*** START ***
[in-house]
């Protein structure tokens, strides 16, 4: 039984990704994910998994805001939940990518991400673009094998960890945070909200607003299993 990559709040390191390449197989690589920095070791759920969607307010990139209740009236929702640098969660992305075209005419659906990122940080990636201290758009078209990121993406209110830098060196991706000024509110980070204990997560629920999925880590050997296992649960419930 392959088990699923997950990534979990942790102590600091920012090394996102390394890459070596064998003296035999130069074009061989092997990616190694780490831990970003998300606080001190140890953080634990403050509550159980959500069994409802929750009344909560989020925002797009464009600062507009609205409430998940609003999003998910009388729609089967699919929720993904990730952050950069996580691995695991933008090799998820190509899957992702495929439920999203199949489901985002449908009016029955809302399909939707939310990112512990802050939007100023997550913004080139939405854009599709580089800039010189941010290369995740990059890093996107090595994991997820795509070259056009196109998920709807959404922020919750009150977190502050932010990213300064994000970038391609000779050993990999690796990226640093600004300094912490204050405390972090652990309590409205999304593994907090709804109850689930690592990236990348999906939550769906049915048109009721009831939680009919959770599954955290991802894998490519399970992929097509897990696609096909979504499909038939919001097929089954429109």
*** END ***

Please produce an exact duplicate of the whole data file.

[in-house]
């Protein structure tokens, strides 16, 4: 039984990704994910998994805001939940990518991400673009094998960890945070909200607003299993 990559709040390191390449197989690589920095070791759920969607307010990139209740009236929702640098969660992305075209005419659906990122940080990636201290758009078209990121993406209110830098060196991706000024509110980070204990997560629920999925880590050997296992649960419930 392959088990699923997950990534979990942790102590600091920012090394996102390394890459070596064998003296035999130069074009061989092997990616190694780490831990970003998300606080001190140890953080634990403050509550159980959500069994409802929750009344909560989020925002797009464009600062507009609205409430998940609003999003998910009388729609089967699919929720993904990730952050950069996580691995695991933008090799998820190509899957992702495929439920999203199949489901985002449908009016029955809302399909939707939310990112512990802050939007100023997550913004080139939405854009599709580089800039010189941010290369995740990059890093996107090595994991997820795509070259056009196109998920709807959404922020919750009150977190502050932010990213300064994000970038391609000779050993990999690796990226640093600004300094912490204050405390972090652990309590409205999304593994907090709804109850689930690592990236990348999906939550769906049915048109009721009831939680009919959770599954955290991802894998490519399970992929097509897990696609096909979504499909038939919001097929089954429109």